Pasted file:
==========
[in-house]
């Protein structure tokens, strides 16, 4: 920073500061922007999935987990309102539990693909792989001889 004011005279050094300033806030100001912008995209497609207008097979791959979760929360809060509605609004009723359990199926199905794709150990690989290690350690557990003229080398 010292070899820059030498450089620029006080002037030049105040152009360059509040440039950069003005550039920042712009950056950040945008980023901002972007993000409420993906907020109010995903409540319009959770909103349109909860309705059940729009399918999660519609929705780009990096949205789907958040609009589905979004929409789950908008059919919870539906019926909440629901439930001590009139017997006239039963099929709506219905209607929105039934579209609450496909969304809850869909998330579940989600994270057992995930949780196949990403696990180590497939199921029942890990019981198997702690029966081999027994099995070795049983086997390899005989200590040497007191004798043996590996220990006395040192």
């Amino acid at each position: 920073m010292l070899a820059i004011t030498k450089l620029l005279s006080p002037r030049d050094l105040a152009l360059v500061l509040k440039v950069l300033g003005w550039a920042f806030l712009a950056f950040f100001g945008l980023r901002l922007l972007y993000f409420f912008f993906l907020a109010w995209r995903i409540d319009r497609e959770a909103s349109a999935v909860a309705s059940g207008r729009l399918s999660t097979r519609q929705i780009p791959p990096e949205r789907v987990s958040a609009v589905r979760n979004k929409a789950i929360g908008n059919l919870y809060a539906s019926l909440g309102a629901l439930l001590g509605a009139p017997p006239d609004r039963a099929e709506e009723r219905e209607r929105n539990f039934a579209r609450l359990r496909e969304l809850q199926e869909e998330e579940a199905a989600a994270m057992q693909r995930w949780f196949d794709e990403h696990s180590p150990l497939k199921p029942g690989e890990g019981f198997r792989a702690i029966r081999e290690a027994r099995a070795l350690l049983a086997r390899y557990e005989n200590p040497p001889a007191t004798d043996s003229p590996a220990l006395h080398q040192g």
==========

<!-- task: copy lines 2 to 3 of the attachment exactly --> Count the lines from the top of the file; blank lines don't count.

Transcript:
């Protein structure tokens, strides 16, 4: 920073500061922007999935987990309102539990693909792989001889 004011005279050094300033806030100001912008995209497609207008097979791959979760929360809060509605609004009723359990199926199905794709150990690989290690350690557990003229080398 010292070899820059030498450089620029006080002037030049105040152009360059509040440039950069003005550039920042712009950056950040945008980023901002972007993000409420993906907020109010995903409540319009959770909103349109909860309705059940729009399918999660519609929705780009990096949205789907958040609009589905979004929409789950908008059919919870539906019926909440629901439930001590009139017997006239039963099929709506219905209607929105039934579209609450496909969304809850869909998330579940989600994270057992995930949780196949990403696990180590497939199921029942890990019981198997702690029966081999027994099995070795049983086997390899005989200590040497007191004798043996590996220990006395040192």
């Amino acid at each position: 920073m010292l070899a820059i004011t030498k450089l620029l005279s006080p002037r030049d050094l105040a152009l360059v500061l509040k440039v950069l300033g003005w550039a920042f806030l712009a950056f950040f100001g945008l980023r901002l922007l972007y993000f409420f912008f993906l907020a109010w995209r995903i409540d319009r497609e959770a909103s349109a999935v909860a309705s059940g207008r729009l399918s999660t097979r519609q929705i780009p791959p990096e949205r789907v987990s958040a609009v589905r979760n979004k929409a789950i929360g908008n059919l919870y809060a539906s019926l909440g309102a629901l439930l001590g509605a009139p017997p006239d609004r039963a099929e709506e009723r219905e209607r929105n539990f039934a579209r609450l359990r496909e969304l809850q199926e869909e998330e579940a199905a989600a994270m057992q693909r995930w949780f196949d794709e990403h696990s180590p150990l497939k199921p029942g690989e890990g019981f198997r792989a702690i029966r081999e290690a027994r099995a070795l350690l049983a086997r390899y557990e005989n200590p040497p001889a007191t004798d043996s003229p590996a220990l006395h080398q040192g």